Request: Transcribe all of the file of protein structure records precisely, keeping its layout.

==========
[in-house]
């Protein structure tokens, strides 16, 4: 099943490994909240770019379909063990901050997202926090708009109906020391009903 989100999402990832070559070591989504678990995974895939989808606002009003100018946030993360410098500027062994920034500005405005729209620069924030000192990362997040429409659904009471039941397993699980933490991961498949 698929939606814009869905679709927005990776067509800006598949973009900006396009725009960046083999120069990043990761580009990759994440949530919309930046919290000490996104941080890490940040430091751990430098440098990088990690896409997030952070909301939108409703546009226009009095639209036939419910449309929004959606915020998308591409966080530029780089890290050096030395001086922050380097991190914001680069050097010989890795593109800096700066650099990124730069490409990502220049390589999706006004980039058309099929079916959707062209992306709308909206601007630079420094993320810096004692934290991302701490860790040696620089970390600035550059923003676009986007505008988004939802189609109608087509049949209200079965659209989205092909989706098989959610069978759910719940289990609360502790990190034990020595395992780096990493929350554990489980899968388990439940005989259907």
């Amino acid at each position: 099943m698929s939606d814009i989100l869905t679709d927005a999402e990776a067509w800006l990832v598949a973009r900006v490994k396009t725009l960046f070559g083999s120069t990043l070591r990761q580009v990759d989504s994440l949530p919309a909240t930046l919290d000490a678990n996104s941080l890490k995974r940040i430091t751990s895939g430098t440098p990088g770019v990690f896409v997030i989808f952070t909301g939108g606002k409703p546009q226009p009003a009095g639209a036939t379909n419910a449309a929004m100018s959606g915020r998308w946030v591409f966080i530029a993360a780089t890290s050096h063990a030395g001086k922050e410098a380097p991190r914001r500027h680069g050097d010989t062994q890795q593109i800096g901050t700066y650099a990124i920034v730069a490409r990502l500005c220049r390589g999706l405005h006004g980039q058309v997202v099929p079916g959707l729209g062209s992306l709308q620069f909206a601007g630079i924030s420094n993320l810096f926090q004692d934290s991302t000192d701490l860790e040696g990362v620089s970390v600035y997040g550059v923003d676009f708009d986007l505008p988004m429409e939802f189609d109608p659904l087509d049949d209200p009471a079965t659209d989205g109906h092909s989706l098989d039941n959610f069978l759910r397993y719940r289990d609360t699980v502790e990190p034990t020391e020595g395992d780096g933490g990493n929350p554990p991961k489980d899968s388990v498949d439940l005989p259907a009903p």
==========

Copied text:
[in-house]
């Protein structure tokens, strides 16, 4: 099943490994909240770019379909063990901050997202926090708009109906020391009903 989100999402990832070559070591989504678990995974895939989808606002009003100018946030993360410098500027062994920034500005405005729209620069924030000192990362997040429409659904009471039941397993699980933490991961498949 698929939606814009869905679709927005990776067509800006598949973009900006396009725009960046083999120069990043990761580009990759994440949530919309930046919290000490996104941080890490940040430091751990430098440098990088990690896409997030952070909301939108409703546009226009009095639209036939419910449309929004959606915020998308591409966080530029780089890290050096030395001086922050380097991190914001680069050097010989890795593109800096700066650099990124730069490409990502220049390589999706006004980039058309099929079916959707062209992306709308909206601007630079420094993320810096004692934290991302701490860790040696620089970390600035550059923003676009986007505008988004939802189609109608087509049949209200079965659209989205092909989706098989959610069978759910719940289990609360502790990190034990020595395992780096990493929350554990489980899968388990439940005989259907």
């Amino acid at each position: 099943m698929s939606d814009i989100l869905t679709d927005a999402e990776a067509w800006l990832v598949a973009r900006v490994k396009t725009l960046f070559g083999s120069t990043l070591r990761q580009v990759d989504s994440l949530p919309a909240t930046l919290d000490a678990n996104s941080l890490k995974r940040i430091t751990s895939g430098t440098p990088g770019v990690f896409v997030i989808f952070t909301g939108g606002k409703p546009q226009p009003a009095g639209a036939t379909n419910a449309a929004m100018s959606g915020r998308w946030v591409f966080i530029a993360a780089t890290s050096h063990a030395g001086k922050e410098a380097p991190r914001r500027h680069g050097d010989t062994q890795q593109i800096g901050t700066y650099a990124i920034v730069a490409r990502l500005c220049r390589g999706l405005h006004g980039q058309v997202v099929p079916g959707l729209g062209s992306l709308q620069f909206a601007g630079i924030s420094n993320l810096f926090q004692d934290s991302t000192d701490l860790e040696g990362v620089s970390v600035y997040g550059v923003d676009f708009d986007l505008p988004m429409e939802f189609d109608p659904l087509d049949d209200p009471a079965t659209d989205g109906h092909s989706l098989d039941n959610f069978l759910r397993y719940r289990d609360t699980v502790e990190p034990t020391e020595g395992d780096g933490g990493n929350p554990p991961k489980d899968s388990v498949d439940l005989p259907a009903p």